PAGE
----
Unknown Found: Traveling to Marrakech Taught Me the Value of Respect
On her first trip to Morocco—a trending destination for travelers—anxiety ensued as friends, family, and colleagues offered warnings about traveling in the country as a single female. She went anyway, and learned a valuable lesson in travel that emits to any aspect in life: Respect.
I have to admit—prior to visiting Marrakech, I wasn’t quite sure what to expect. The uneasy feeling in my stomach swirled as I envisioned what it would be like to wander the souks as a solo female traveler, and interact with a culture with unfamiliar customs. This pit of unease continued to grow as I shared my upcoming travels with friends and family: “You’re going alone?,” my cousin gasped. “Is it safe there?,” asked my grandmother. To my surprise, there wasn’t much backlash from my parents, but truthfully, I think they thought I was going to the desert.
To squash my impending doubt on this trip, I did as I would for any other trip—I began researching. At first I started broad, then I narrowed my scope to solo female travel in Morocco. I have to say my results weren’t too helpful. And just as you can find yourself with a cancer self-diagnosis after a thorough search of WebMD, I found myself deep in the “do not travel to Marrakech alone” files. So, I forced my hand off my keyboard, took what little Morocco packing tips and advice I could salvage, and decided to let the destination speak for itself. After all, everyone will have their own experience and I am a journalist, so stepping out of my comfort zone is what I’m here to do.
Upon landing in Marrakech, it was already nightfall and there wasn’t much I could get out of the remaining hours of the day. Though I will say, my first impressions were high, as I unpacked my bag and settled into my trendy riad in the heart of old Marrakech.
The next morning I woke; the sun hadn’t risen and the day was already warm. I quickly dressed in one of my conservative-cute outfits. When I was packing, I knew I didn’t want to draw attention to myself as a tourist (though it was inevitable) and I also wanted to respect the culture, so I rolled up long dresses, flowy pants and light weight long sleeves for my week-long trip. I wandered down to breakfast in my three-quarter length skirt and long-sleeve, linen blouse, asking the riad staff if what I had on was appropriate. They responded, “Yes, but you can wear whatever you want, it’s not that strict.”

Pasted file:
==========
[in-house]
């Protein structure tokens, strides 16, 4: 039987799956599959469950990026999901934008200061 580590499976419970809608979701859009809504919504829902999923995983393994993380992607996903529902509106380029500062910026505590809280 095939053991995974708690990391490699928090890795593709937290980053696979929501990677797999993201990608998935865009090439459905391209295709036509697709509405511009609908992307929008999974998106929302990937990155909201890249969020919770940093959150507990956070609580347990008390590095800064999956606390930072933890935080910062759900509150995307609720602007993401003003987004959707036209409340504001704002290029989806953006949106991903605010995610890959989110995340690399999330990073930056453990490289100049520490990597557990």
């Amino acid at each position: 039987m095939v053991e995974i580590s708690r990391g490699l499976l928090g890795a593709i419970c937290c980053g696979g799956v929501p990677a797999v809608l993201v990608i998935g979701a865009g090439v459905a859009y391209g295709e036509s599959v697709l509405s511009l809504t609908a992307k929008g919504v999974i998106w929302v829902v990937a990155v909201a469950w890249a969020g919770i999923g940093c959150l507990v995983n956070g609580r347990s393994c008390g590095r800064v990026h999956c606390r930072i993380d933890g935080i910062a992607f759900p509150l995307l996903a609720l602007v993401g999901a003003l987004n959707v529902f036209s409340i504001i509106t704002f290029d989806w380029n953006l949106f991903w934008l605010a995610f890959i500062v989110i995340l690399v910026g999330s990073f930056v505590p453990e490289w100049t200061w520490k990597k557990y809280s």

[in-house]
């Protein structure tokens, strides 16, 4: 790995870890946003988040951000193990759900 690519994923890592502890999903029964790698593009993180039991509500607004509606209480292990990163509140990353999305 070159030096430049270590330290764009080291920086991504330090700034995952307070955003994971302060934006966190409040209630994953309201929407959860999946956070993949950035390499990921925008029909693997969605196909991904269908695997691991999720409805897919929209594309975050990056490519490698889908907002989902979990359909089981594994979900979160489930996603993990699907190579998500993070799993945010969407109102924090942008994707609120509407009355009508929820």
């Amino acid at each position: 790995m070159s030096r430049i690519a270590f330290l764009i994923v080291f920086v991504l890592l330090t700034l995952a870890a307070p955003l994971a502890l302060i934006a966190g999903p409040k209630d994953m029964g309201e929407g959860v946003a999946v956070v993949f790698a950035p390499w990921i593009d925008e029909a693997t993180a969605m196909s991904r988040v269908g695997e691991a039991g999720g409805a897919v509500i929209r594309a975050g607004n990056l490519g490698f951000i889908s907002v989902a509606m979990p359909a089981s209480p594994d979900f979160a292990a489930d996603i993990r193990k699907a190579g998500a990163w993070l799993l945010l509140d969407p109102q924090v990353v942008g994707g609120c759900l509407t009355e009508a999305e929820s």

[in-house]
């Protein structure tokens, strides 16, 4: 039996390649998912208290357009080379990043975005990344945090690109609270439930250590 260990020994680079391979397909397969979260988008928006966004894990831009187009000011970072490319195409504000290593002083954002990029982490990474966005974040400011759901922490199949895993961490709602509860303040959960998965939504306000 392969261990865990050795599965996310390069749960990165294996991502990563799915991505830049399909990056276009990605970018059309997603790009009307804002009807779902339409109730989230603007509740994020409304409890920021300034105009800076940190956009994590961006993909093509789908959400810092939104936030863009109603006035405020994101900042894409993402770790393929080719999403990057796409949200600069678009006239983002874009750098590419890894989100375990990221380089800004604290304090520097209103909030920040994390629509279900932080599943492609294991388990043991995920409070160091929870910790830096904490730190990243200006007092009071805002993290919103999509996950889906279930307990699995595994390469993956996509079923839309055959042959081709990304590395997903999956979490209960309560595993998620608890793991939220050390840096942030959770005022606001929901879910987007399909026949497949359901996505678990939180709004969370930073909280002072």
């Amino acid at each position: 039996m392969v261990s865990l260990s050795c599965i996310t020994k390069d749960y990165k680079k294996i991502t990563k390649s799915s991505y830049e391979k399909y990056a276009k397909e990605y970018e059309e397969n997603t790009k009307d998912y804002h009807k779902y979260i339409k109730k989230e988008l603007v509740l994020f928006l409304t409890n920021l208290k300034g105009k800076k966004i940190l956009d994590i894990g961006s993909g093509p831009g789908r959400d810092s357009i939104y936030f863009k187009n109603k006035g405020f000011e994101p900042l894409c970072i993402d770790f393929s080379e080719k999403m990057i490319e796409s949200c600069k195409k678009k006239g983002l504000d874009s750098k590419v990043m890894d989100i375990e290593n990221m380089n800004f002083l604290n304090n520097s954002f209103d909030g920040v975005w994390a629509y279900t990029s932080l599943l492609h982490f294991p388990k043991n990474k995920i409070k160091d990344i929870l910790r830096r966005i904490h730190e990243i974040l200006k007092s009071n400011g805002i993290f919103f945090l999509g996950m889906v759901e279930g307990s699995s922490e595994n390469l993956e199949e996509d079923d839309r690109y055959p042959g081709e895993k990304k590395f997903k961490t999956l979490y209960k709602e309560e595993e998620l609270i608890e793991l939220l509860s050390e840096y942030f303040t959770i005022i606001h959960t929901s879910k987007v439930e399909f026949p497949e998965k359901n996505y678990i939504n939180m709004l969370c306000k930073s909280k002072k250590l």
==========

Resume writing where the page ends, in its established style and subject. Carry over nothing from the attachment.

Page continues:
Since I was already dressed and I had only packed this style of attire anyway, I decided to head out for the day. No sooner than when I stepped my close-toed shoes out the door did I spot a group of twenty-something tourists tromping around in flip-flops and denim shorts. I hesitated, as the heat of the old city combined with second-guessing prickled at covered skin. But I carried on.
Throughout the day, I witnessed some haggling, which was to be expected, but I have to say I didn’t feel unwelcome or unsafe. I pulled out my headscarf from my crossbody bag at certain religious areas in the medina, but was told I didn’t need it as I was welcomed with an appreciative head nod. Wandering through the souks, I felt eyes on me, but it didn’t make me uncomfortable. I witnessed the tourists who opted to stay cool in short dresses instead of covering up receive disgusted grimaces and shameful comments. Typically, in the U.S. I would advocate for women to wear whatever they feel comfortable in, but these aren’t the customs in Morocco. The conservative, Muslim culture may not be as strict as its surrounding countries, but views of women are still woven into society—and as a foreigner, a guest in their country, I knew I needed to respect that. In looking back at it all, I felt dressing to their custom was not only respectful but it ensured my ease in exploring the city alone.
Abuzz with vivid spice bags, copper kitchenware and colorful handwoven puffs, every corner you turn calls for the perfect picture, but the souks aren’t a stage, it’s part of Moroccan daily life. Be mindful of who and what you choose to photograph. By observing shop owners responses to unsolicited snapshots, I picked up on the fact they only wanted to be asked (or for you to make a purchase in exchange.) So I would ask before pointing my camera at a shop owner, or their shop for that matter.
It’s funny, because prior to this trip, I don’t think I had been so observant of other tourists or adherent to what was respectful. The truth is, from Morocco to Montreal to your hometown, you should be respectful. I started thinking, “Maybe the people at the farmer’s market back home don’t want photos taken of their produce, they just don’t express it as openly as an overrun shop attendant in Morocco.”
When I got back to my hotel room that night, I let the lessons in seep in from the day, realizing I had been quite ignorant in other countries. It took a destination so starkly different from my own, one of different religion and leadership, to make me realize no matter where I roam, the most important travel accessory to pack (aside from a durable travel adapter) is respect.
Travel with respect for the local culture, communities, traditions, cuisine, and dress. Everybody always says the world is your oyster, and it’s true, it’s our oyster to explore—but also to respect. How will you make a change to travel respectfully?
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By: Jillian Dara on August 5, 2019
Jillian is a travel and culture journalist whose appreciation for travel stemmed from growing up in Bermuda. She has also lived in Santiago, London, Boston and New York City. Her work has appeared in Travel + Leisure, USA Today, Jetsetter, The Huffington Post, VICE Munchies. Follow her on Instagram @jilliandara.